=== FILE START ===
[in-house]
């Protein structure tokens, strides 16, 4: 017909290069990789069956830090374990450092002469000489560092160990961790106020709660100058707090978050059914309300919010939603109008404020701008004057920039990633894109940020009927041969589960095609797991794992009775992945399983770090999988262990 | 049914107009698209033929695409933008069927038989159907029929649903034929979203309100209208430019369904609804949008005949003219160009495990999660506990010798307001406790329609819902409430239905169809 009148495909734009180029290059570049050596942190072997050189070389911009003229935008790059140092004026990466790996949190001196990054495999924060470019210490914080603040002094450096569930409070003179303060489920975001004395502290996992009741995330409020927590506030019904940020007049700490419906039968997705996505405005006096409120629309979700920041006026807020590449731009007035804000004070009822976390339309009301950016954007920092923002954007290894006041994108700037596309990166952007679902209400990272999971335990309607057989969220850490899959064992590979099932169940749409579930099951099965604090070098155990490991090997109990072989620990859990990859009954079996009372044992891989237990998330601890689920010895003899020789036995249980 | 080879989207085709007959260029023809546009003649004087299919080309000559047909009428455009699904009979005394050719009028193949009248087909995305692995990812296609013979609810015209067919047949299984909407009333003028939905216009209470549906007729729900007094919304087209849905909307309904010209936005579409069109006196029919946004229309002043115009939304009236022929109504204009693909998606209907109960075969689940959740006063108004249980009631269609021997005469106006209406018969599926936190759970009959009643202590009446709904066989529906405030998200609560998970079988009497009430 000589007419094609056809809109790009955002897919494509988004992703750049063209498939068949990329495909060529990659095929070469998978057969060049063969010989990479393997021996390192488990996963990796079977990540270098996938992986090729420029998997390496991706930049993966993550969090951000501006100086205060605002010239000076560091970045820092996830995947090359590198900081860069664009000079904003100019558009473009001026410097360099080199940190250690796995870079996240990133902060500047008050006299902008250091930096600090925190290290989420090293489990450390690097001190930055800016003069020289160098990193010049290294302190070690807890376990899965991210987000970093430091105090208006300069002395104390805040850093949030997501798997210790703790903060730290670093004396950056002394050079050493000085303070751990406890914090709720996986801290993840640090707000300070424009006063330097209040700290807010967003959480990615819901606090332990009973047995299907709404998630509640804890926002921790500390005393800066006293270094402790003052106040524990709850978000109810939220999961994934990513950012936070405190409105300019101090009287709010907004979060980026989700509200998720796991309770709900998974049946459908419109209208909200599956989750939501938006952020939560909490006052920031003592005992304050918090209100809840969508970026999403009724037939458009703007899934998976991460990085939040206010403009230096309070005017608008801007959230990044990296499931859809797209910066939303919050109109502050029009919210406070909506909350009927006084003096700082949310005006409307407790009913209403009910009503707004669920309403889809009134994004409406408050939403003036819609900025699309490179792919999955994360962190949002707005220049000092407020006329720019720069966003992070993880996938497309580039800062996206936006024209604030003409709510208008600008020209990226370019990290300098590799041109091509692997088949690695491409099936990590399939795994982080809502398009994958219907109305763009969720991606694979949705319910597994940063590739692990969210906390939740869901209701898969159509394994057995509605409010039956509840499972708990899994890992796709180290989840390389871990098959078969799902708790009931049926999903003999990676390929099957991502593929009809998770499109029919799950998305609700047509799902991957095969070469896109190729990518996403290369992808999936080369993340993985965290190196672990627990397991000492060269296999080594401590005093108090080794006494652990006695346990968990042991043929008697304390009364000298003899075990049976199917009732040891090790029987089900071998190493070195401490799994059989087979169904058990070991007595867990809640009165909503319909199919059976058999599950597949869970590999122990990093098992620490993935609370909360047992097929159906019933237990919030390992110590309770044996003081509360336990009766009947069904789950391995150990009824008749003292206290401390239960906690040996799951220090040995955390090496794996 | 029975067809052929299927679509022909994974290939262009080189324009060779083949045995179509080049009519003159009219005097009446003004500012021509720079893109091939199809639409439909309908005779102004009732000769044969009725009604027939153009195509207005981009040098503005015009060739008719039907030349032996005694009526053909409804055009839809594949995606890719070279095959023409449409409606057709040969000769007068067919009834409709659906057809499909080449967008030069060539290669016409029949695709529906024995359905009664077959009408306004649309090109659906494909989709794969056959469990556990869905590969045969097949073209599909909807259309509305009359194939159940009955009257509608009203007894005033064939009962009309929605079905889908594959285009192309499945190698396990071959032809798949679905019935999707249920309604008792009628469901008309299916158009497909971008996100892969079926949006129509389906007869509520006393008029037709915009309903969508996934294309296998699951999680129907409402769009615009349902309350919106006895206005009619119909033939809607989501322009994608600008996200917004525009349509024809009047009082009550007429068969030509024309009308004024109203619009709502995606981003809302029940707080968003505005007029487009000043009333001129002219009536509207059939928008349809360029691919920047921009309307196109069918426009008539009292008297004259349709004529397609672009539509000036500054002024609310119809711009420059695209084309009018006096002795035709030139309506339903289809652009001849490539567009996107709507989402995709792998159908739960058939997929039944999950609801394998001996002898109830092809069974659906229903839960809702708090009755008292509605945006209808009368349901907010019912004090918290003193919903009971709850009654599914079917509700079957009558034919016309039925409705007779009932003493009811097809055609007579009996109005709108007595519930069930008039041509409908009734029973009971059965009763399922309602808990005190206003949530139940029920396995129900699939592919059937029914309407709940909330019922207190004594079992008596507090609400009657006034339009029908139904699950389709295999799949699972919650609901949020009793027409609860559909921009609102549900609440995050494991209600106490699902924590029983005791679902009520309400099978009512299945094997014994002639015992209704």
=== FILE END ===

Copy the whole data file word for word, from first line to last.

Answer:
[in-house]
């Protein structure tokens, strides 16, 4: 017909290069990789069956830090374990450092002469000489560092160990961790106020709660100058707090978050059914309300919010939603109008404020701008004057920039990633894109940020009927041969589960095609797991794992009775992945399983770090999988262990 | 049914107009698209033929695409933008069927038989159907029929649903034929979203309100209208430019369904609804949008005949003219160009495990999660506990010798307001406790329609819902409430239905169809 009148495909734009180029290059570049050596942190072997050189070389911009003229935008790059140092004026990466790996949190001196990054495999924060470019210490914080603040002094450096569930409070003179303060489920975001004395502290996992009741995330409020927590506030019904940020007049700490419906039968997705996505405005006096409120629309979700920041006026807020590449731009007035804000004070009822976390339309009301950016954007920092923002954007290894006041994108700037596309990166952007679902209400990272999971335990309607057989969220850490899959064992590979099932169940749409579930099951099965604090070098155990490991090997109990072989620990859990990859009954079996009372044992891989237990998330601890689920010895003899020789036995249980 | 080879989207085709007959260029023809546009003649004087299919080309000559047909009428455009699904009979005394050719009028193949009248087909995305692995990812296609013979609810015209067919047949299984909407009333003028939905216009209470549906007729729900007094919304087209849905909307309904010209936005579409069109006196029919946004229309002043115009939304009236022929109504204009693909998606209907109960075969689940959740006063108004249980009631269609021997005469106006209406018969599926936190759970009959009643202590009446709904066989529906405030998200609560998970079988009497009430 000589007419094609056809809109790009955002897919494509988004992703750049063209498939068949990329495909060529990659095929070469998978057969060049063969010989990479393997021996390192488990996963990796079977990540270098996938992986090729420029998997390496991706930049993966993550969090951000501006100086205060605002010239000076560091970045820092996830995947090359590198900081860069664009000079904003100019558009473009001026410097360099080199940190250690796995870079996240990133902060500047008050006299902008250091930096600090925190290290989420090293489990450390690097001190930055800016003069020289160098990193010049290294302190070690807890376990899965991210987000970093430091105090208006300069002395104390805040850093949030997501798997210790703790903060730290670093004396950056002394050079050493000085303070751990406890914090709720996986801290993840640090707000300070424009006063330097209040700290807010967003959480990615819901606090332990009973047995299907709404998630509640804890926002921790500390005393800066006293270094402790003052106040524990709850978000109810939220999961994934990513950012936070405190409105300019101090009287709010907004979060980026989700509200998720796991309770709900998974049946459908419109209208909200599956989750939501938006952020939560909490006052920031003592005992304050918090209100809840969508970026999403009724037939458009703007899934998976991460990085939040206010403009230096309070005017608008801007959230990044990296499931859809797209910066939303919050109109502050029009919210406070909506909350009927006084003096700082949310005006409307407790009913209403009910009503707004669920309403889809009134994004409406408050939403003036819609900025699309490179792919999955994360962190949002707005220049000092407020006329720019720069966003992070993880996938497309580039800062996206936006024209604030003409709510208008600008020209990226370019990290300098590799041109091509692997088949690695491409099936990590399939795994982080809502398009994958219907109305763009969720991606694979949705319910597994940063590739692990969210906390939740869901209701898969159509394994057995509605409010039956509840499972708990899994890992796709180290989840390389871990098959078969799902708790009931049926999903003999990676390929099957991502593929009809998770499109029919799950998305609700047509799902991957095969070469896109190729990518996403290369992808999936080369993340993985965290190196672990627990397991000492060269296999080594401590005093108090080794006494652990006695346990968990042991043929008697304390009364000298003899075990049976199917009732040891090790029987089900071998190493070195401490799994059989087979169904058990070991007595867990809640009165909503319909199919059976058999599950597949869970590999122990990093098992620490993935609370909360047992097929159906019933237990919030390992110590309770044996003081509360336990009766009947069904789950391995150990009824008749003292206290401390239960906690040996799951220090040995955390090496794996 | 029975067809052929299927679509022909994974290939262009080189324009060779083949045995179509080049009519003159009219005097009446003004500012021509720079893109091939199809639409439909309908005779102004009732000769044969009725009604027939153009195509207005981009040098503005015009060739008719039907030349032996005694009526053909409804055009839809594949995606890719070279095959023409449409409606057709040969000769007068067919009834409709659906057809499909080449967008030069060539290669016409029949695709529906024995359905009664077959009408306004649309090109659906494909989709794969056959469990556990869905590969045969097949073209599909909807259309509305009359194939159940009955009257509608009203007894005033064939009962009309929605079905889908594959285009192309499945190698396990071959032809798949679905019935999707249920309604008792009628469901008309299916158009497909971008996100892969079926949006129509389906007869509520006393008029037709915009309903969508996934294309296998699951999680129907409402769009615009349902309350919106006895206005009619119909033939809607989501322009994608600008996200917004525009349509024809009047009082009550007429068969030509024309009308004024109203619009709502995606981003809302029940707080968003505005007029487009000043009333001129002219009536509207059939928008349809360029691919920047921009309307196109069918426009008539009292008297004259349709004529397609672009539509000036500054002024609310119809711009420059695209084309009018006096002795035709030139309506339903289809652009001849490539567009996107709507989402995709792998159908739960058939997929039944999950609801394998001996002898109830092809069974659906229903839960809702708090009755008292509605945006209808009368349901907010019912004090918290003193919903009971709850009654599914079917509700079957009558034919016309039925409705007779009932003493009811097809055609007579009996109005709108007595519930069930008039041509409908009734029973009971059965009763399922309602808990005190206003949530139940029920396995129900699939592919059937029914309407709940909330019922207190004594079992008596507090609400009657006034339009029908139904699950389709295999799949699972919650609901949020009793027409609860559909921009609102549900609440995050494991209600106490699902924590029983005791679902009520309400099978009512299945094997014994002639015992209704």